Sherlock starts Sunday 25th July BBC One: Steve Moffat Interview

In the run up to the launch of Steven Moffat and Mark Gatiss’ modern take on Sherlock Holmes we’ve got a few interviews to getg you in the mood. First up and fresh off his first year on Doctor Who is Steven Moffat.

Steven Moffat is a Bafta award-winning writer whose career in television has spanned more than 20 years and produced some of the best-loved television dramas.

Hot off the success of the newly re-launched Doctor Who, Steven talks with his fellow Bafta winner, co-creator and Arthur Conan Doyle fan, Mark Gatiss, about their idea for a new contemporary update of Sherlock.

“We’ve been friends for years and were both writing individual episodes of Doctor Who. On our many train journeys from London to Cardiff, we talked about our love for Sherlock Holmes, how brilliantly modern Arthur Conan Doyle’s writing was and how someone should do a contemporary version. So we decided to do it before someone else did,” says Steven.

“There hasn’t been a version of Sherlock on for several years and then all of a sudden you get two versions, the BBC contemporary update and Guy Ritchie’s film happening at around the same time.

“We were aware the Guy Ritchie film was coming out last year”, says Mark. “It’s weird how these things happen, there hasn’t been a Sherlock Holmes of any kind for ages and all of a sudden two come at once. We both enjoyed the Guy Ritchie film, but it’s a totally different beast, really.’

Mark and Steven appreciate some Sherlock Holmes fans might have reservations about a contemporary update, but they are quick to ease these anxieties.

“Arthur Conan Doyle was a writer of genius and it’s worth trumpeting that point,” says Mark. “It’s not said often enough. His short stories, particularly, are thrilling, funny, lurid, silly, strange, wonderful pieces of exciting adventure which lend themselves incredibly well to a modern setting.”

Steven is also passionate about the direction that they did not want Sherlock to take.

“Some of the adaptations treat it as if it’s Victorian period piece, making it a bit too reverent. Sherlock Holmes is not like that, it’s so fast paced – it must have given the Victorians whip lash! And that’s probably why Sherlock Holmes has captured audiences for so long.”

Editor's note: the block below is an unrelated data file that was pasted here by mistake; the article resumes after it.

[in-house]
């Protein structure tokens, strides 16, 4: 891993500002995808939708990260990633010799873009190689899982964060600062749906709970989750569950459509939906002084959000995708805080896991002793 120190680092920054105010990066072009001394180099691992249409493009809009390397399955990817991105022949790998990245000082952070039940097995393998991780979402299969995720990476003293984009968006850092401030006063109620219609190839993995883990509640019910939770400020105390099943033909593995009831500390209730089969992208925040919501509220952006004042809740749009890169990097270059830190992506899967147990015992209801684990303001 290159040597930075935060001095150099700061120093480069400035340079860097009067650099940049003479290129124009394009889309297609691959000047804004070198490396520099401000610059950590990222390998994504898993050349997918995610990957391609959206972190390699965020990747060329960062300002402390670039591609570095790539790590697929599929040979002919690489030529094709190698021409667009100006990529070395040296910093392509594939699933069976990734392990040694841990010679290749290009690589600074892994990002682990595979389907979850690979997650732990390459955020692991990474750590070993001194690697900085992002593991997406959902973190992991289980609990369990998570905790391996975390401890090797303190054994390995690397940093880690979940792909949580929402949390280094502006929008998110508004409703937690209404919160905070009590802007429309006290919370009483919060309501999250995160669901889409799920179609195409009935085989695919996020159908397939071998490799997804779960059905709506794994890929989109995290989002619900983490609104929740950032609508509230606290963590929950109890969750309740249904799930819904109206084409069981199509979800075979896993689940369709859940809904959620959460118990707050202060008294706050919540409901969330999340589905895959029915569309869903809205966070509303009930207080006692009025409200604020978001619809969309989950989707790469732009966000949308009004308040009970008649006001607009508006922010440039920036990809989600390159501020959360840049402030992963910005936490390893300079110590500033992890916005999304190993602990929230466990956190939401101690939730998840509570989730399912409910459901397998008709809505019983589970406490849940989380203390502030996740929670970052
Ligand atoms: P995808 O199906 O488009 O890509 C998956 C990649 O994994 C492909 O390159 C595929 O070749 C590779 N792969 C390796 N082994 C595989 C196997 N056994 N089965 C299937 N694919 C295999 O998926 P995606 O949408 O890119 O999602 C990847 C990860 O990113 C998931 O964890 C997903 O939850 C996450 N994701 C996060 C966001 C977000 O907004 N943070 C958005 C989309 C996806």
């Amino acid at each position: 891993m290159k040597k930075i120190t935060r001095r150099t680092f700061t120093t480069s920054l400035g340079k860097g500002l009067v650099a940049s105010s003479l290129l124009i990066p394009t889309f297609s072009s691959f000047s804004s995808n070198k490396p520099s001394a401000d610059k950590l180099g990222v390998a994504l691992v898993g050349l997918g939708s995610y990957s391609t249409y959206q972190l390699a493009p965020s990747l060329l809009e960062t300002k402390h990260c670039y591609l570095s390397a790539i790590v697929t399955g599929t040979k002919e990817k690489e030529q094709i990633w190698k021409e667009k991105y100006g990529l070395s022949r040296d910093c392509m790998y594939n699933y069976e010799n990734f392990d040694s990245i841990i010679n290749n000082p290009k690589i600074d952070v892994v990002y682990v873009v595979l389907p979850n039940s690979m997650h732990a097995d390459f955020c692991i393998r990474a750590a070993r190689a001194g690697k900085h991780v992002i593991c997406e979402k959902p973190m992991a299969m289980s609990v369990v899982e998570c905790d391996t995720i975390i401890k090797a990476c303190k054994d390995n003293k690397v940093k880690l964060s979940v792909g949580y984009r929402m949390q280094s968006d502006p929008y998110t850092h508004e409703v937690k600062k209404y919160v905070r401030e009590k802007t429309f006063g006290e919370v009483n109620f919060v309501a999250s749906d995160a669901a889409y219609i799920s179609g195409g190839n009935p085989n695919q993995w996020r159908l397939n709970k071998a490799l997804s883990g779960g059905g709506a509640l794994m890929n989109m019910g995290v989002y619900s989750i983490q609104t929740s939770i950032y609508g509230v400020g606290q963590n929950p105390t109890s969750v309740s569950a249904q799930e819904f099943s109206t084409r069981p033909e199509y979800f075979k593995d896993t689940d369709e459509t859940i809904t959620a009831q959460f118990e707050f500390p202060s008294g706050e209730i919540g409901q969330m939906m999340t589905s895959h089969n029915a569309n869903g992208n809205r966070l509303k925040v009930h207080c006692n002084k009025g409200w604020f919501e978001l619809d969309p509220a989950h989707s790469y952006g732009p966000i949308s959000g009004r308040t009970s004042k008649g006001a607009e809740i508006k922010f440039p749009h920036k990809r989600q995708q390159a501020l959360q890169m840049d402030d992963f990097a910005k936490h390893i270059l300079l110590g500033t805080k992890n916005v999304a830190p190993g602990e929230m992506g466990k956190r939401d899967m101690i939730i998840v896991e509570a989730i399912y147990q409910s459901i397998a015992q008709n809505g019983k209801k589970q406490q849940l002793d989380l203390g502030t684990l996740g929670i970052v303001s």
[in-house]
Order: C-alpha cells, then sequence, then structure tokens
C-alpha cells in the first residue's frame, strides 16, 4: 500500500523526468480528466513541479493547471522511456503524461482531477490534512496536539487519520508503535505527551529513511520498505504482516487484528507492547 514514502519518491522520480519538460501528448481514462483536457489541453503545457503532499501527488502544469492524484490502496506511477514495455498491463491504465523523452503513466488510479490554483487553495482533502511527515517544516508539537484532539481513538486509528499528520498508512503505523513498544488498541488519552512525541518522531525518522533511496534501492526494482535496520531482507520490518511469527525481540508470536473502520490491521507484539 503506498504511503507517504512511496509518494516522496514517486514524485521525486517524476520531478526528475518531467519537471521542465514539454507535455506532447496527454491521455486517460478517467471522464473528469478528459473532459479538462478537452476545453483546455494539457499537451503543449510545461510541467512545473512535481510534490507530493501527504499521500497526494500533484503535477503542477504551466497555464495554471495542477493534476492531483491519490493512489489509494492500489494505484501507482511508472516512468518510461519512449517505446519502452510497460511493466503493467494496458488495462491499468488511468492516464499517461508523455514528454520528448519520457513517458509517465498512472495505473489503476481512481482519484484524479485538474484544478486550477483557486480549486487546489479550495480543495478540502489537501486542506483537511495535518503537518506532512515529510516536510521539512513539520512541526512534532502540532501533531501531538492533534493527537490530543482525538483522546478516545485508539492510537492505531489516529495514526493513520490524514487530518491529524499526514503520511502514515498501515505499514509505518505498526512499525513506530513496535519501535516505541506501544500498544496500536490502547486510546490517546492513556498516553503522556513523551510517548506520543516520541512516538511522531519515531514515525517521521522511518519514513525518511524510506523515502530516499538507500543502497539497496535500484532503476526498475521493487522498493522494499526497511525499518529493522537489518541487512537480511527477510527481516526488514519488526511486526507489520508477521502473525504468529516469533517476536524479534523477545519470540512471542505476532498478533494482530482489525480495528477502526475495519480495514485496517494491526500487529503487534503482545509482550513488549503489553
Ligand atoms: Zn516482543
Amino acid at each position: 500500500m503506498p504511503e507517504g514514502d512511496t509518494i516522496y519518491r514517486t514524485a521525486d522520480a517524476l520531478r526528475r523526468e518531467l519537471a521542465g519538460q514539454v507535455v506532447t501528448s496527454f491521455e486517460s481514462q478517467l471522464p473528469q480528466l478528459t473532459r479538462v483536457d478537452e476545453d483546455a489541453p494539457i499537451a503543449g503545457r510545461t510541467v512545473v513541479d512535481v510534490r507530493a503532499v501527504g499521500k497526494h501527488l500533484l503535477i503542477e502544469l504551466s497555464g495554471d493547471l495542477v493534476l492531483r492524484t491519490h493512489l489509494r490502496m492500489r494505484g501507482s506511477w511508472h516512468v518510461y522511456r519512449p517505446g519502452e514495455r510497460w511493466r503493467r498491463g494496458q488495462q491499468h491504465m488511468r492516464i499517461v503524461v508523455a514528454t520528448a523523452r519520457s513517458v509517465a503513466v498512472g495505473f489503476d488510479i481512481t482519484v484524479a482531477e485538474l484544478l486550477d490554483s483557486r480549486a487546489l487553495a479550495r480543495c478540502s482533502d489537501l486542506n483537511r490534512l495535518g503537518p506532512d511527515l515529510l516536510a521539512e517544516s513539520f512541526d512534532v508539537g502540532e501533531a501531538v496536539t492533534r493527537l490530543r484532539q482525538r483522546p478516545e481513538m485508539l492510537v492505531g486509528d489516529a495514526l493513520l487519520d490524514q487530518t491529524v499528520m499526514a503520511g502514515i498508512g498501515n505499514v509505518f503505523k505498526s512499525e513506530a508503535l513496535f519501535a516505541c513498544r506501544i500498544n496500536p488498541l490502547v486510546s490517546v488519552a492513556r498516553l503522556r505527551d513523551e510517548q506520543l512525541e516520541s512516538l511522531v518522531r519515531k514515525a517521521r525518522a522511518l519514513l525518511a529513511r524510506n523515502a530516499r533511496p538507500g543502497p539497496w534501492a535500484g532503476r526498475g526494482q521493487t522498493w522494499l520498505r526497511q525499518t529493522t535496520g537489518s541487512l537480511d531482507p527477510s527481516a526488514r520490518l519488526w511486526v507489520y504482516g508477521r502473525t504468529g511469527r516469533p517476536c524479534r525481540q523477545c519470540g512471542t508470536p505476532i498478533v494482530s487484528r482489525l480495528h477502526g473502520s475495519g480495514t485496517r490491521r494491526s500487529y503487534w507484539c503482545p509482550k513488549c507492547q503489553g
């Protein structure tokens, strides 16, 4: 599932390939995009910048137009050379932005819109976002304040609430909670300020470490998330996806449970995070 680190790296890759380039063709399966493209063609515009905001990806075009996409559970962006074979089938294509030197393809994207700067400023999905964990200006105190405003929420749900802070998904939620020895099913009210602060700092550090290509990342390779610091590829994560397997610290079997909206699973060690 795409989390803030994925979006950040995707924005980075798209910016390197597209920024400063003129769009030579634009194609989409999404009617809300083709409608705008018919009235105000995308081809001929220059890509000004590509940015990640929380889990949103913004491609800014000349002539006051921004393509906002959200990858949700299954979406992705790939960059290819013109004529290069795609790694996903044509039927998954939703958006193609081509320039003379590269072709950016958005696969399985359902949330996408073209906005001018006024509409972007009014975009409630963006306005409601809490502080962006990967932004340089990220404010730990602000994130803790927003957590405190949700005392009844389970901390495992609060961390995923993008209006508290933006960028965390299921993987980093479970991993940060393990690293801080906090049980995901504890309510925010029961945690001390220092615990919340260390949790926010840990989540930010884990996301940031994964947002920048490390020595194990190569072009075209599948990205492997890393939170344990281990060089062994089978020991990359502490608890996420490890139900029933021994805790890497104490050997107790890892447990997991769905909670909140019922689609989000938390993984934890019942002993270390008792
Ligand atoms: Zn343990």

With so many adaptations over the years, it’s fair to say the duo have seen and been influenced by other versions of Sherlock Holmes.

“Our favourite is the Billy Wilder film, The Private Life Of Sherlock Holmes, says Mark. “It’s absolutely wonderful. It plays fast and loose with some of the most revered concepts but, in the end, it is an incredibly nuanced, moving piece of cinema.

“Also, the famous Basil Rathbone and Nigel Bruce films – they seem, to us, to be closest to the real spirit of the Doyle stories. We wanted to capture that spirit and, most importantly, it’s made by people who love Sherlock Holmes.”

As far as iconic roles go, you don’t get more high profile than Sherlock Holmes, so how did the pair go about casting their contemporary Sherlock?

“Benedict came in and read for us and we thought: ‘Just look at him,’ says Steven. He looked right, sounded right and had huge talent. He’s got an extraordinary face, amazing eyes and cheek bones – it all just comes together.”

Mark adds: “A modern take on Sherlock requires a modern look and Benedict brings that to the role. He’s in this sharp suit and a stylish overcoat, which gives him a great silhouette. He was our first and only choice.

“I think one of the great challenges of playing Sherlock Holmes is that so many actors have played the character, but few have made an impression.

“One of the critical things is to be able to play the cleverness and the deductions without seeming smug. I think Benedict has the right balance of warmth alongside an unapologetic assumption of imperiousness, which is spot on,” says Steven.